Oberman Law Firm

What to Consider When Performing a Cyber Security Assessment

A cyber security assessment of your dental practice is much more than a review of your practice software. It’s vital to analyze both technical and non-technical components of your practice on each of the three pillars of cyber security: people, policies, and technology. These sorts of assessments similar to pentesting (or a penetration test) are important, as they check the security of any computer. With confidential data stored, this is something that has to be kept safe and away from unwanted visitors.
Here are some important things to consider.
Read more

Dental Records: Documentation and Maintenance

Patient dental records are critical in documenting a patient’s care and treatment. The information contained in patient charts should be maintained in an organized, standardized fashion with clear, complete entries. Dental records must be maintained on a concurrent basis immediately after care is provided, results are obtained and reviewed, or communication with the patient is done either in person or via telephone.

Continue reading

Preventing Embezzlement

There are many opportunities for employee embezzlement to occur in a business or practice. There are, however, certain steps you can take to help prevent employee embezzlement. You must be diligent.

  • Make smart hiring decisions
  • Screen all potential employees
  • Conduct background checks on all employees
  • Educate yourself on how employees embezzle
  • Protect your signature and identity
  • Learn how to use your computer system
  • Check your day sheets, audit changes, preview daily reports and question all adjustments
  • Make sure to verify all credit card charges
  • Be visible, vary your schedule, practice what you preach

A business or practice owner must take the necessary steps to prevent embezzlement. Review your policies and procedures, and begin implementing the specific preventative safeguards.

Communicate With Your Clients

In every dental office, clear, active, and professional communication is a key principle for patient safety and risk management.

The need to effectively communicate with patients cannot be over emphasized. Communication with patients and families is important to ensure that they understand the findings of an examination and recommendations for treatment. Explanations of findings and recommendations should be provided in a manner that is easily understood by every patient; visual aids can be used if appropriate.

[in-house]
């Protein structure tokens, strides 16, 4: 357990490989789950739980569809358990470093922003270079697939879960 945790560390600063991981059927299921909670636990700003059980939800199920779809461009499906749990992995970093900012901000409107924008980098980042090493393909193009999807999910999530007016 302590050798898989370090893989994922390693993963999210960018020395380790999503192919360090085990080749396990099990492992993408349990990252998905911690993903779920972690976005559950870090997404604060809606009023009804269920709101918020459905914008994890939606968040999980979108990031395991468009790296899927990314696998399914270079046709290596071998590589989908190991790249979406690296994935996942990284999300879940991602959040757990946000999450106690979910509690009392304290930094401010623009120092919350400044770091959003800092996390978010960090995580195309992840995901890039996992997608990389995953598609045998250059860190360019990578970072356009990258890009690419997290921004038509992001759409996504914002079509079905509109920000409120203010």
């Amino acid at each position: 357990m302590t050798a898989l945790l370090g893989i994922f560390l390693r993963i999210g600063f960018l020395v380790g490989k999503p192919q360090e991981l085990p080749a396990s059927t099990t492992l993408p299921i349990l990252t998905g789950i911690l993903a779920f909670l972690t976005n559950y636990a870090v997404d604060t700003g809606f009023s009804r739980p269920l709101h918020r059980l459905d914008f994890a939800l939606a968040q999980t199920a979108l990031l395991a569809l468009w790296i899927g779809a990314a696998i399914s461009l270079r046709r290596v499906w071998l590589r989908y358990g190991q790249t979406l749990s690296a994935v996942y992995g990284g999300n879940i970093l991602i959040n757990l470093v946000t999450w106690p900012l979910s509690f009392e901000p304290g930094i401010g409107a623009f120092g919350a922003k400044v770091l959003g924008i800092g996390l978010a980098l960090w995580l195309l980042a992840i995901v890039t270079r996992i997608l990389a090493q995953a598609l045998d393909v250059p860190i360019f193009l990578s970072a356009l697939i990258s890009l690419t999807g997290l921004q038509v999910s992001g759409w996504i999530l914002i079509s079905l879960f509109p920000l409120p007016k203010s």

Studies have shown that effective communication with patients can reduce the risk of a Board complaint, claim or even lawsuit.

Need for HIPAA Business Associate Agreements

Avoid violating HIPAA’s Privacy and Security Rules by executing a Business Associate Agreement (“BAA”) prior to turning over protected patient information to a third party vendor.

The Health Insurance Portability and Accountability Act of 1996 (HIPAA), as amended under the 2013 Final Rule, requires privacy regulations governing individually identifiable health information. These privacy rules establish a set of national standards for the protection of certain personal health information.

The Privacy Rules address the use and disclosure of patients’ information, otherwise known as protected health information, by organizations subject to the Privacy Rule. A major goal of the Privacy Rule is to assure that individuals’ personal health care information is properly protected while allowing the flow of health information needed to provide and promote high quality health care, and to protect the public’s health and well-being.
A major area of vulnerability for many dental practices lies in relations with third-party vendors who have access to patient personal health information. Under HIPAA, third-party vendors may be responsible for securing and guarding personal health information in the same way that dental practices are required to secure such information.
The Rules require that the covered entities include certain protections regarding patient information in a Business Associate Agreement. Dental practices should draft a Business Associate Agreement, which imposes specified written safeguards on the individually identifiable health information used or disclosed by third party vendors.

Embezzling Warning Signs

Statistically, at least 40% of all (if not more), dental practices will be the victim of employee embezzlement. Employee embezzlement has an enormous financial and operational impact on a dental practice. However, there are many signs that employee embezzlement may be taking place. Here are some of the most common warning signs of employee embezzlement:

• An employee is having financial difficulty
• An employee’s changes in personality
• An employee with new found wealth
• An employee is always first to arrive and last to leave
• An employee who is very controlling
• An employee who is taking work home
• An employee who is resistant to change
• An employee is constantly working overtime without sufficient reason
• An employee who never takes vacation/sick/personal days
• An increase in past due accounts or a decrease in collections
• Co-worker complaints about a specific staff member
• Inconsistent financial records

Employee embezzlement can be very difficult to discover. Therefore, it is important to look for several warning signs regarding an employee’s behavior.

1 3 4 5 6 7